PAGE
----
To repeat my earlier caution; times change and so do the needs a social security system meets. Again we need to avoid fossilising it to something which may have worked reasonably well long ago, but no longer does. To be fair, to Welfare Working Group chaired by Paula Rebstock recognised that change was necessary. But no one trusted its deliberations because it seemed to give a greater weight to neo-liberal analysis; they see a repeat of 1991 when benefits rates and entitlements were savagely cut. Of course there is a need to adapt and progress the system of income maintenance but if the government keeps putting neo-liberals on its advice committees it has to accept that the advice will be resisted by the public, even when it makes sense, especially if success is couched in terms of cost savings and advantaging the well-off relative to the rest of the community.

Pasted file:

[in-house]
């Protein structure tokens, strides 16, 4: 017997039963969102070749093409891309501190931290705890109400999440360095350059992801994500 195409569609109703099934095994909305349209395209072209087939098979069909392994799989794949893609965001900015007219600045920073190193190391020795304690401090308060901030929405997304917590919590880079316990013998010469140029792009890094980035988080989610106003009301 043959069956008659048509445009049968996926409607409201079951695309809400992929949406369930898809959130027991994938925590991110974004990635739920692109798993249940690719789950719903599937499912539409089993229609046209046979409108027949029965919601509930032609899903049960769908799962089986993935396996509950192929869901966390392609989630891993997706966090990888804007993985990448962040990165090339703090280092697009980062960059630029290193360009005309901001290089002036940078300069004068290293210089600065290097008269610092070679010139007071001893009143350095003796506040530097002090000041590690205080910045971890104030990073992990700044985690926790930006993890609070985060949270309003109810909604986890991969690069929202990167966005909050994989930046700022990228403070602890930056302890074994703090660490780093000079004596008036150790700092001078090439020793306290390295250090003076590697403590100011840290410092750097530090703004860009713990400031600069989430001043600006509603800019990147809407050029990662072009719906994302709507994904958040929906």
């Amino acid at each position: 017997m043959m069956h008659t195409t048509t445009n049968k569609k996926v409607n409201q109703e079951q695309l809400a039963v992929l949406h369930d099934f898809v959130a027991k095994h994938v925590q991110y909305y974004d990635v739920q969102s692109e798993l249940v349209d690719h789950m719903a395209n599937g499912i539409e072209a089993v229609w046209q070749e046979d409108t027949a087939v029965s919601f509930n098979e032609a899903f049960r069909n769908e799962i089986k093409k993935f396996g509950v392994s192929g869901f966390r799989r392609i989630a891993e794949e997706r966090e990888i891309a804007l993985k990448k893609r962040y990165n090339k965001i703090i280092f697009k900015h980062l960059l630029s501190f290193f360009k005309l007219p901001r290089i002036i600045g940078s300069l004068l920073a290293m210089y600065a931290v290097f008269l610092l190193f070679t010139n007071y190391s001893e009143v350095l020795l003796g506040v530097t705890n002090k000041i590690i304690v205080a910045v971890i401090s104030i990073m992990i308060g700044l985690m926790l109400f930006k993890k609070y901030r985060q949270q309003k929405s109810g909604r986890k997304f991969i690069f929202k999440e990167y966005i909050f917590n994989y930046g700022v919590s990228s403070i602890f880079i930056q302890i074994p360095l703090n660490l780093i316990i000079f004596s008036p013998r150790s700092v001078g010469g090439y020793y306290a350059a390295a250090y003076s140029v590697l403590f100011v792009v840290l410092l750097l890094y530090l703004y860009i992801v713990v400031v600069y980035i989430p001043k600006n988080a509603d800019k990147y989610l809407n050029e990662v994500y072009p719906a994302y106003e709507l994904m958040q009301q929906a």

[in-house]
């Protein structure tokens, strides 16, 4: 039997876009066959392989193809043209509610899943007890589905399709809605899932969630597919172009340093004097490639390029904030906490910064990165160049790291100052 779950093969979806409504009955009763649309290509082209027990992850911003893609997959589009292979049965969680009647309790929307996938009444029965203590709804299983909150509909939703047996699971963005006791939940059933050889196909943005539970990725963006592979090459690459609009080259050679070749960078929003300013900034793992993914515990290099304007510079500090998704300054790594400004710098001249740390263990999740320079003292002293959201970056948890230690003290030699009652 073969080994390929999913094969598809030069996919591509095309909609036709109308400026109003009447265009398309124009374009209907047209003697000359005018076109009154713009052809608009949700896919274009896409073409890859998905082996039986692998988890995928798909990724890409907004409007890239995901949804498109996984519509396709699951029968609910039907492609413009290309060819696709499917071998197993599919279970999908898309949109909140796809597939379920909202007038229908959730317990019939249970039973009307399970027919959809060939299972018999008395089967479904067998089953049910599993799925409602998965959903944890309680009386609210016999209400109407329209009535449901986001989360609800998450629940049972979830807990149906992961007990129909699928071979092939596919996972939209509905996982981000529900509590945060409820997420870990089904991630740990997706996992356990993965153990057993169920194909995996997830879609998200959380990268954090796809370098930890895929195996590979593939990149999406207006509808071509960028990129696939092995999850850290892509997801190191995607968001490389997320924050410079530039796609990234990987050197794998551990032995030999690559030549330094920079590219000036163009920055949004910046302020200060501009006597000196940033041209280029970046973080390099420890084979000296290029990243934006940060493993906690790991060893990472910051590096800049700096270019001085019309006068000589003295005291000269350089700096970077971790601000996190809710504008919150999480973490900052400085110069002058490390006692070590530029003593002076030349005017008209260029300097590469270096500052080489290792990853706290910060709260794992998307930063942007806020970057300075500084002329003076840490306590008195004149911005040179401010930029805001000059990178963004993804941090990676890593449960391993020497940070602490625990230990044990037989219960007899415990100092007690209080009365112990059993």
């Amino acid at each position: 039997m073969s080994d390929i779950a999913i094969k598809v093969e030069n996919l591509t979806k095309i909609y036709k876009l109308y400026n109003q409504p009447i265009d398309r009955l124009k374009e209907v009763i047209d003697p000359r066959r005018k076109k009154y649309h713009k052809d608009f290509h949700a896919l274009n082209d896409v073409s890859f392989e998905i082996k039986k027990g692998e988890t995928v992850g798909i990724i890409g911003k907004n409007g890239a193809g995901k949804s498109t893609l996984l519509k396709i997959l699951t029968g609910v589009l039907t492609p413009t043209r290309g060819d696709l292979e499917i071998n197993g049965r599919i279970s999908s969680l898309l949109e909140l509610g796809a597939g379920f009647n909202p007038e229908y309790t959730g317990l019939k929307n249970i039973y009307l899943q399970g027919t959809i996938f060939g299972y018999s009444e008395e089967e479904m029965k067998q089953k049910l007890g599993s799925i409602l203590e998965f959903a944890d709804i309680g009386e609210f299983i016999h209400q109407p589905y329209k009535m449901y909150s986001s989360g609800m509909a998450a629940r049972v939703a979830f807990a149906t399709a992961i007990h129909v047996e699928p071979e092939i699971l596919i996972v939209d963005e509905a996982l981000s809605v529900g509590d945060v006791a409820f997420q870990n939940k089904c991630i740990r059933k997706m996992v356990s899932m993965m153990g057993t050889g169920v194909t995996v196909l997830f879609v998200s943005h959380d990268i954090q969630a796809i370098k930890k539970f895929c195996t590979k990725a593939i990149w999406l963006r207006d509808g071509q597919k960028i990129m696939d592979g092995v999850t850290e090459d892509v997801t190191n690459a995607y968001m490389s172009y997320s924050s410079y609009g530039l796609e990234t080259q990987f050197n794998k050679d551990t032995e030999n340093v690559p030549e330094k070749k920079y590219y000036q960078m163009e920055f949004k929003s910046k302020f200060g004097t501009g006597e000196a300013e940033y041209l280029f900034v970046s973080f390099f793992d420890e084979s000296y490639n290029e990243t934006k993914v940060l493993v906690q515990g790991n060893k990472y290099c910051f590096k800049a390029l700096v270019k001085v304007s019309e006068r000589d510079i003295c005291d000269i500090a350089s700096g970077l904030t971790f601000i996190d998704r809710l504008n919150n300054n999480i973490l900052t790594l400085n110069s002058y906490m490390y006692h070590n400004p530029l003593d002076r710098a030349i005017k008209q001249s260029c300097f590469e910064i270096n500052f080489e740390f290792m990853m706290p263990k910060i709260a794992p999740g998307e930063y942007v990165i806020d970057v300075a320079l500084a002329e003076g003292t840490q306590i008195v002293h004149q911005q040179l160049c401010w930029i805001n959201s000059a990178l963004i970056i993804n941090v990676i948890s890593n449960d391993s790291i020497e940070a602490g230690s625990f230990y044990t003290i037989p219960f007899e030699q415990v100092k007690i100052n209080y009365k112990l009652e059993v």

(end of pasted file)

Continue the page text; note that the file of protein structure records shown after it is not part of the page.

The real level of basic welfare benefit has not been raised since 1991. In that time New Zealand superannuation has gone up a third more than the rate for a single unemployed 25-year old. If it had kept up with the elderly, the level would be around an extra $70 a week for the young adult. Is that fair? Some of the gap may be covered in various supplements but even they are indicative of failure compared to the simple and fair system we once had, much commended by the 1972 Royal Commission on Social Security.